Overview of Bronze Age Firing Techniques

There is a great deal of interest in how the Bronze Age folk (and others) fired their pottery.

Bill has been investigating the possibilities by trying various methods and gradually learning the pros and cons of the different approaches.

This document sets out an overview of Bill's methods of firing, explaining the basic techniques and what he has learnt. Some of this may be useful to other people wishing to try their luck at ancient firing.

Pit firings are a method of colouring pottery that has been burnished, used by contemporary ceramicists to create interesting flashes of colour. This is based on Iron Age technology - although those folk were hoping for all over blackness. There is a link to Bill's pit firings here.

pit firing

Follow this link to an archive page with images and text explaining Bill's experimental firings at Out of Eden in Wales - using an open bonfire and a constructed simple kiln.

Follow this link to see attempts to make Black Burnished Ware, in the Iron Age and Roman styles, using similar technologies to the earlier periods.

Follow this link to see the archive images and explanations of a firing using a turf construction at Down Farm, Martin Green's farm at Sixpenny Handley.

Turf clamp kiln at Down Farm

This is the turf clamp kiln at Down Farm, beginning to warm up a bit!

Follow this link to see details and a video of a firing session making replicas of the Amesbury Archer Beakers.

Close up of beakers

Close up view of fired beakers

Description of Firing Experiments.

I used to follow the perceived wisdom that wares should be dry before firing, but a couple of potters have shown that it is not necessary if the clay is suitable (maybe a particular type or with masses of inclusions like grog (crushed fired pots - recycling wasters)). During a recent firing at Corfe Castle I successfully fired some pieces made the day before which were still damp, they were heated very slowly and so dried out before the flames got at them.

My early attempts involved building a small fire and putting the pots in a ring around it, but the heat rises up in the middle and sucks in fresh cold air from around the base - so the pots are cooled, not heated by the passage of air.

I then modified that by having a fire in the middle, putting the pots round it -

circular fire

thus being able to position the pots in a ring, the diameter of which depends on the number of pots. Then a ring of fire was built around that - see more of the images here

One preferred method is to start with double line of pots, rather than a ring. The pots are stacked bases outwards and small pots can be put inside larger ones. With a circular formation the centre does not get hot enough and any pots put there tend to suffer spalling (see below). If it is windy the line is at right angles to the wind, so the heat is carried more evenly towards the wares.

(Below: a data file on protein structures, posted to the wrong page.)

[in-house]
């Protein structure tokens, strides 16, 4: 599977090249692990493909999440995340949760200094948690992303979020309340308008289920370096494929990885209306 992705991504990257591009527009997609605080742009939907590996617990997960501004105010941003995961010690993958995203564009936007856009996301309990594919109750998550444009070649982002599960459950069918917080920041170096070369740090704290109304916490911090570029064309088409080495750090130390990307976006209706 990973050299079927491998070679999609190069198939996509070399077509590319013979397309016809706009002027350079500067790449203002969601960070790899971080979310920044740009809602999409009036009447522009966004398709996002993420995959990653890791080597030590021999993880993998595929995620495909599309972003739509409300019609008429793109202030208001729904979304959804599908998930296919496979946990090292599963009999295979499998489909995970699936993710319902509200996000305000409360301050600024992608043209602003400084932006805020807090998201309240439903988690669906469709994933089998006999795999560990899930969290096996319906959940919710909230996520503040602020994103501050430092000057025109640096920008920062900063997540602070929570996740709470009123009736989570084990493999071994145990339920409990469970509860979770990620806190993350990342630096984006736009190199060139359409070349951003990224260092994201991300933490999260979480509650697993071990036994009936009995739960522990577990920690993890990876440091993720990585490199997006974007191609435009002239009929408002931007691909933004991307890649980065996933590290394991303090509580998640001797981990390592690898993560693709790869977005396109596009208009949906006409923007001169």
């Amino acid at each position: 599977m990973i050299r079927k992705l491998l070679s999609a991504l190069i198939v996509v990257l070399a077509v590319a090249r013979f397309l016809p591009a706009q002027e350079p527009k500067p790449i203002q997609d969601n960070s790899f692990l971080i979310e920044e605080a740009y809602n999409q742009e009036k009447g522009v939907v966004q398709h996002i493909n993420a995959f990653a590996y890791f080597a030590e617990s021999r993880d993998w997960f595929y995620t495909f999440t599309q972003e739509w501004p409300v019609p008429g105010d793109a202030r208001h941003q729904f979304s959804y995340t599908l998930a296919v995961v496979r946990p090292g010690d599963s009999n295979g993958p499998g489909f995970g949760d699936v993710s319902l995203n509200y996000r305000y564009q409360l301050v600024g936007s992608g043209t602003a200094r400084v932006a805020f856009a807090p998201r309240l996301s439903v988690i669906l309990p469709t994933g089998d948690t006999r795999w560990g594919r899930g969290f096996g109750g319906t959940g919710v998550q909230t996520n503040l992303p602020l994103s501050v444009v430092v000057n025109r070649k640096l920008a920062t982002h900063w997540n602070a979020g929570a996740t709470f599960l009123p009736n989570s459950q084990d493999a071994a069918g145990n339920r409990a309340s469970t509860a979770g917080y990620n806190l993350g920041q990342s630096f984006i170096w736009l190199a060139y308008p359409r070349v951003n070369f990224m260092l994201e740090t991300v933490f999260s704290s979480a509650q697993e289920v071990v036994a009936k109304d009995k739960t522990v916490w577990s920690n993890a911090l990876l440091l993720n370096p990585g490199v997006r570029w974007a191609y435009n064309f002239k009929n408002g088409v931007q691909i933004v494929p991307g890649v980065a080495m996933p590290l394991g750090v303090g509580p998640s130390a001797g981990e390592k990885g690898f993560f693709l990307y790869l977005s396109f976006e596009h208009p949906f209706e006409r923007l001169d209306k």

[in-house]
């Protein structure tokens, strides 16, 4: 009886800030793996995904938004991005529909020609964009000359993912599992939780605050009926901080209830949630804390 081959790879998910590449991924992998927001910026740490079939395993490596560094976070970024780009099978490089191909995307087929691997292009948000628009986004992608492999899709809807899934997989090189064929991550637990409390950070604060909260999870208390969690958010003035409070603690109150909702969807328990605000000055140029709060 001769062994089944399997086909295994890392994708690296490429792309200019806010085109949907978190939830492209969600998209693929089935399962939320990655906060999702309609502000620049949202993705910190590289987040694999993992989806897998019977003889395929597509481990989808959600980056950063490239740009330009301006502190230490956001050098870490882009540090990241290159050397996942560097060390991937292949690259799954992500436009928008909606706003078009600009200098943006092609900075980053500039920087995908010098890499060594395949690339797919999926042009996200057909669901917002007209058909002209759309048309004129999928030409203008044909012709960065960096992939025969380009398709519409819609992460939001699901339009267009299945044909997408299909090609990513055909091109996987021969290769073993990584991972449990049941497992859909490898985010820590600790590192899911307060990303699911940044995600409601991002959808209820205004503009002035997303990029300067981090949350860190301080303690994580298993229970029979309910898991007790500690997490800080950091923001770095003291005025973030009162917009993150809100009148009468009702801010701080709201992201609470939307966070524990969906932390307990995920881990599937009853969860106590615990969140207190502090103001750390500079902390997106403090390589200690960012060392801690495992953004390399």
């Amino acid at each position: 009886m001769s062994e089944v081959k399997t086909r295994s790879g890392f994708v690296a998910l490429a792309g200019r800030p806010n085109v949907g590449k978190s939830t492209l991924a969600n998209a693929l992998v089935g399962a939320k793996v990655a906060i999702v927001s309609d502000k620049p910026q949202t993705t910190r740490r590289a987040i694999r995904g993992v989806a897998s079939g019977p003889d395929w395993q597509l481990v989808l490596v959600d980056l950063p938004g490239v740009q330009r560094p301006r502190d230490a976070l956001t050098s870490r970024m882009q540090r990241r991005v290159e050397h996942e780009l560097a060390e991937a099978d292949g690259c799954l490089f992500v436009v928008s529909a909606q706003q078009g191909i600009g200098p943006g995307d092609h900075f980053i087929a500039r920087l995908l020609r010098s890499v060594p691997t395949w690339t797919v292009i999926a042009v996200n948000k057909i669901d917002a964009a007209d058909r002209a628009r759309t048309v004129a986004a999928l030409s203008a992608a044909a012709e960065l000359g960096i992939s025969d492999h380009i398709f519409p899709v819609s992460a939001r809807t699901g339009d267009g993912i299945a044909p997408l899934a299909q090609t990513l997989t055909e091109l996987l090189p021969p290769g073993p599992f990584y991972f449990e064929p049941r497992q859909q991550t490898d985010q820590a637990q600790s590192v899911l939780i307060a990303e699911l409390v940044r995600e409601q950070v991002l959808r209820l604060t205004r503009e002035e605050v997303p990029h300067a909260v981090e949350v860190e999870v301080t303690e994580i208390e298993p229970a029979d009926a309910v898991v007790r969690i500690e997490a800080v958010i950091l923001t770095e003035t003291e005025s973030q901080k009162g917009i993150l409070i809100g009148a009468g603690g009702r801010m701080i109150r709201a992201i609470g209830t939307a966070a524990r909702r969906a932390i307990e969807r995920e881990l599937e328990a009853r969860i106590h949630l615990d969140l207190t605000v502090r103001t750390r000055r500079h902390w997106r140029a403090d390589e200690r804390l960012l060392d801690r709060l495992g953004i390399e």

Pots in a Row

Urns fired in a double row - luckly it rained after they had cooled, so they got a wash.
More images of the firing at the Festival of History at this link

I position the pots on their sides, resting on greenwood twigs or willow wands. These keep the pots off the damp cold ground and allow air to circulate under them. These rests must be almost fireproof or at least burn by slow smouldering, if they burst into flames too soon that will damage the pots.

I build small fires at least a foot away from the pots to start with, to encircle the pots in a ring of fire (the "ring" may be rectangular). The fire is kept slowly burning all the way round for 3 or 4 hours, gradually moving closer in and turning the firewood over so that the radiant heat from the glowing charcoal hits the pots.
The pots can cope with radiant heat but not direct flames licking over their surfaces - a flame produces too high a temperature early on. If the pot still contains water (either dampness or chemically combined water) and is heated too high too quick, then the water turns to steam and that sudden expansion blows the pot apart - often "spalling" which is where the outer surface comes away. Heavy grogged clay is more porous and allows the steam to escape, some ancient pots were tempered with organic material - i.e. straw - which forms escape routes for the steam.

The pots turn colour as they get hotter and drier and slightly smoked.

Ring of hot pots

Knowing when they are ready to be taken hotter is tricky. Often a gust of wind will fan a flame over a pot and it will spall - so you know it is not ready! On windy days a barrier up wind might be useful to control the forced air (which could be directed onto the fire when it is at its hottest).